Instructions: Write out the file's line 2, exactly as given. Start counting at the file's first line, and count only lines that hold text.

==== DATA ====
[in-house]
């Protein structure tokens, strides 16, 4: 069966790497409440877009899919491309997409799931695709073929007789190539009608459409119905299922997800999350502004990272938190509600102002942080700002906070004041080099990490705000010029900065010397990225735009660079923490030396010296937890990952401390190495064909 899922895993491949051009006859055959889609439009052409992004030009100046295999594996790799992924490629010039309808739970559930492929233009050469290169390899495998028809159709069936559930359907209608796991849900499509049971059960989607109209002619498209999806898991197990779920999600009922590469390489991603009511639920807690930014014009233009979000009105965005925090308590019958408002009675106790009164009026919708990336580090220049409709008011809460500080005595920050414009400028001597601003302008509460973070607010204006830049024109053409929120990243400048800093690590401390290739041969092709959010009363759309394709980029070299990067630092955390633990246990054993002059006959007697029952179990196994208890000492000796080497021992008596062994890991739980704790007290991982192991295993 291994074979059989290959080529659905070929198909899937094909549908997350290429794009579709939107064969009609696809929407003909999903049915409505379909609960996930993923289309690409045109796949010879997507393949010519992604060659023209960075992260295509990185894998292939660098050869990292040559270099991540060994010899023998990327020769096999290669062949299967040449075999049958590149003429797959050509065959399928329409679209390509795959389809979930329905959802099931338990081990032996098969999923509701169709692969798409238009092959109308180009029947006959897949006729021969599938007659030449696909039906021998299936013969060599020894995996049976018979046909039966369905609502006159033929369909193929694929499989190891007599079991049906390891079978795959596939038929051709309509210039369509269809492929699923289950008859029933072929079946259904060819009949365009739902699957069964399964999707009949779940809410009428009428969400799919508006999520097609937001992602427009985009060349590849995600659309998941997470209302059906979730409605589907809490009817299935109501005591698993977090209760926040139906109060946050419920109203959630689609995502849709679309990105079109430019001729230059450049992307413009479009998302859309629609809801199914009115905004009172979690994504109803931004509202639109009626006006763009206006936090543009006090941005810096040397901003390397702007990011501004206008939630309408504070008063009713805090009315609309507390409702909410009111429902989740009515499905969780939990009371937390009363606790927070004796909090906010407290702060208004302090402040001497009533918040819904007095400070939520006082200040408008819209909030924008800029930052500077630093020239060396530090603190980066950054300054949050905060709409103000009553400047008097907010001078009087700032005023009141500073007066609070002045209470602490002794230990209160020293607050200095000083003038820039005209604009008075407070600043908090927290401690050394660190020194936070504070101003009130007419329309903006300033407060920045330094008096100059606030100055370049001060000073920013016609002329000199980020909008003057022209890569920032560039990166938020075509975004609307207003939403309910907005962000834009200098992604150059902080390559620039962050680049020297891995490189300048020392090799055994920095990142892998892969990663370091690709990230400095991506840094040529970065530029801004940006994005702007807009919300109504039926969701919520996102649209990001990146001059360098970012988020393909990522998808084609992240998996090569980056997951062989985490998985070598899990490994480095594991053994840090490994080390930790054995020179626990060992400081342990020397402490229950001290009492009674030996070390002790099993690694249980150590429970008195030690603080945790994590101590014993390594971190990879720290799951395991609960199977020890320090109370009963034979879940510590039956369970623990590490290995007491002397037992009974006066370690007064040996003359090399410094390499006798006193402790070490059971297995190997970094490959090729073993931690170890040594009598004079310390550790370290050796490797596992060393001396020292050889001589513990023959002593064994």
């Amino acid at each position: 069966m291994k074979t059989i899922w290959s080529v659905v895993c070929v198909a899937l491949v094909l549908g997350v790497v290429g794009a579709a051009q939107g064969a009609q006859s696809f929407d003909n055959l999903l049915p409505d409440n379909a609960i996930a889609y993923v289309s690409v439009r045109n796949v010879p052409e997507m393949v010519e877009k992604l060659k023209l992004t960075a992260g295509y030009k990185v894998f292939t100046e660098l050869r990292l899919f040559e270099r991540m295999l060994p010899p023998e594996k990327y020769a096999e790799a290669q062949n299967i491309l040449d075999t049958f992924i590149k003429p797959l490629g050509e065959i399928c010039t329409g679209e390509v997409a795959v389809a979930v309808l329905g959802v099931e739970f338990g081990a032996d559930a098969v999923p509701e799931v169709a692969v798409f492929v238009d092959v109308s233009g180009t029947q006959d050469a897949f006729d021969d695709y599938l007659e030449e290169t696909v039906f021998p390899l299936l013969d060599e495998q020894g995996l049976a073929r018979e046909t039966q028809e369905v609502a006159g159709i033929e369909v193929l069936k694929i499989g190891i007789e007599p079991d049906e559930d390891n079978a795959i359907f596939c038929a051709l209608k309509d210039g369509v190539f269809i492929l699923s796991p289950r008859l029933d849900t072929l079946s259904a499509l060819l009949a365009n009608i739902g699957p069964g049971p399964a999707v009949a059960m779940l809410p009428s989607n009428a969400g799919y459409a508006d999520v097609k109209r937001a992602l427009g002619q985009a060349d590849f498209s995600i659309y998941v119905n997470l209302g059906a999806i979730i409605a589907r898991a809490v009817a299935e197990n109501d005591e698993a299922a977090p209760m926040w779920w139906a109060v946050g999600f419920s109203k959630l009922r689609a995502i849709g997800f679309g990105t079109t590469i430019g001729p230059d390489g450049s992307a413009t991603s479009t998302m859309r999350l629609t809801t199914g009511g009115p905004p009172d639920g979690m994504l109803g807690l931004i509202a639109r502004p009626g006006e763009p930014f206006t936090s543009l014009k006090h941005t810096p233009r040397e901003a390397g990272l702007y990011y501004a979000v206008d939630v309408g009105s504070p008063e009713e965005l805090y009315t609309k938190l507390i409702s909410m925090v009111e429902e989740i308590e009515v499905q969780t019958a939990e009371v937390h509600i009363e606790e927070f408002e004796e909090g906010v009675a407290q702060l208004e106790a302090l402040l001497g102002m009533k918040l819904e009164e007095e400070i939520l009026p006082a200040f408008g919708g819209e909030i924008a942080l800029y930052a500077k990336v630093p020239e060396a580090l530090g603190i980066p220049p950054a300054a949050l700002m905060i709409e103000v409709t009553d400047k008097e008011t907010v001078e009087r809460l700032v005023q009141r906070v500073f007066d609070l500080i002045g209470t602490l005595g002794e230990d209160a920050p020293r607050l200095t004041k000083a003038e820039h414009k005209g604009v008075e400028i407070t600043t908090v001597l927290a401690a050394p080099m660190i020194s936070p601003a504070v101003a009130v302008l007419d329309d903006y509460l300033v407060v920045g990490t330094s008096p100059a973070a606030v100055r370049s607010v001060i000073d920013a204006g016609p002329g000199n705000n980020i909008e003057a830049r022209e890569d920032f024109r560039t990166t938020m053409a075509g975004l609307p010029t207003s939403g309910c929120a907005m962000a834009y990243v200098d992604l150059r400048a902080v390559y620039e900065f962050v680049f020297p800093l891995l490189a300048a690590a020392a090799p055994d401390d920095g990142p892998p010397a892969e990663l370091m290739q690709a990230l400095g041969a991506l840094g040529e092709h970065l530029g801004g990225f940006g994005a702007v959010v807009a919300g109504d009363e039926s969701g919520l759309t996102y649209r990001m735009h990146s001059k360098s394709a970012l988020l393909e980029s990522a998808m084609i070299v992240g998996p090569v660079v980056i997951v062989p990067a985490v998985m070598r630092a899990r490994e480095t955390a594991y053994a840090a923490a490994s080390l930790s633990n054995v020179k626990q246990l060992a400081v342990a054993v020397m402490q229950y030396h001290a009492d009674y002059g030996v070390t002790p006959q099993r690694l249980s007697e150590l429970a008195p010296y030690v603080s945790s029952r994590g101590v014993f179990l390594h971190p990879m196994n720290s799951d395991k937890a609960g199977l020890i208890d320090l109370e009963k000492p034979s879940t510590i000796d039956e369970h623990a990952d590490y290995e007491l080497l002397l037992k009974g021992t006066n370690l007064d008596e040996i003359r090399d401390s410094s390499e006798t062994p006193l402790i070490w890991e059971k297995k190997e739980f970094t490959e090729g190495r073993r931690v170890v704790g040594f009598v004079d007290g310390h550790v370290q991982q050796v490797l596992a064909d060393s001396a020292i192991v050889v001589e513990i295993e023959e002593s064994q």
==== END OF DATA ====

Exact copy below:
């Protein structure tokens, strides 16, 4: 069966790497409440877009899919491309997409799931695709073929007789190539009608459409119905299922997800999350502004990272938190509600102002942080700002906070004041080099990490705000010029900065010397990225735009660079923490030396010296937890990952401390190495064909 899922895993491949051009006859055959889609439009052409992004030009100046295999594996790799992924490629010039309808739970559930492929233009050469290169390899495998028809159709069936559930359907209608796991849900499509049971059960989607109209002619498209999806898991197990779920999600009922590469390489991603009511639920807690930014014009233009979000009105965005925090308590019958408002009675106790009164009026919708990336580090220049409709008011809460500080005595920050414009400028001597601003302008509460973070607010204006830049024109053409929120990243400048800093690590401390290739041969092709959010009363759309394709980029070299990067630092955390633990246990054993002059006959007697029952179990196994208890000492000796080497021992008596062994890991739980704790007290991982192991295993 291994074979059989290959080529659905070929198909899937094909549908997350290429794009579709939107064969009609696809929407003909999903049915409505379909609960996930993923289309690409045109796949010879997507393949010519992604060659023209960075992260295509990185894998292939660098050869990292040559270099991540060994010899023998990327020769096999290669062949299967040449075999049958590149003429797959050509065959399928329409679209390509795959389809979930329905959802099931338990081990032996098969999923509701169709692969798409238009092959109308180009029947006959897949006729021969599938007659030449696909039906021998299936013969060599020894995996049976018979046909039966369905609502006159033929369909193929694929499989190891007599079991049906390891079978795959596939038929051709309509210039369509269809492929699923289950008859029933072929079946259904060819009949365009739902699957069964399964999707009949779940809410009428009428969400799919508006999520097609937001992602427009985009060349590849995600659309998941997470209302059906979730409605589907809490009817299935109501005591698993977090209760926040139906109060946050419920109203959630689609995502849709679309990105079109430019001729230059450049992307413009479009998302859309629609809801199914009115905004009172979690994504109803931004509202639109009626006006763009206006936090543009006090941005810096040397901003390397702007990011501004206008939630309408504070008063009713805090009315609309507390409702909410009111429902989740009515499905969780939990009371937390009363606790927070004796909090906010407290702060208004302090402040001497009533918040819904007095400070939520006082200040408008819209909030924008800029930052500077630093020239060396530090603190980066950054300054949050905060709409103000009553400047008097907010001078009087700032005023009141500073007066609070002045209470602490002794230990209160020293607050200095000083003038820039005209604009008075407070600043908090927290401690050394660190020194936070504070101003009130007419329309903006300033407060920045330094008096100059606030100055370049001060000073920013016609002329000199980020909008003057022209890569920032560039990166938020075509975004609307207003939403309910907005962000834009200098992604150059902080390559620039962050680049020297891995490189300048020392090799055994920095990142892998892969990663370091690709990230400095991506840094040529970065530029801004940006994005702007807009919300109504039926969701919520996102649209990001990146001059360098970012988020393909990522998808084609992240998996090569980056997951062989985490998985070598899990490994480095594991053994840090490994080390930790054995020179626990060992400081342990020397402490229950001290009492009674030996070390002790099993690694249980150590429970008195030690603080945790994590101590014993390594971190990879720290799951395991609960199977020890320090109370009963034979879940510590039956369970623990590490290995007491002397037992009974006066370690007064040996003359090399410094390499006798006193402790070490059971297995190997970094490959090729073993931690170890040594009598004079310390550790370290050796490797596992060393001396020292050889001589513990023959002593064994």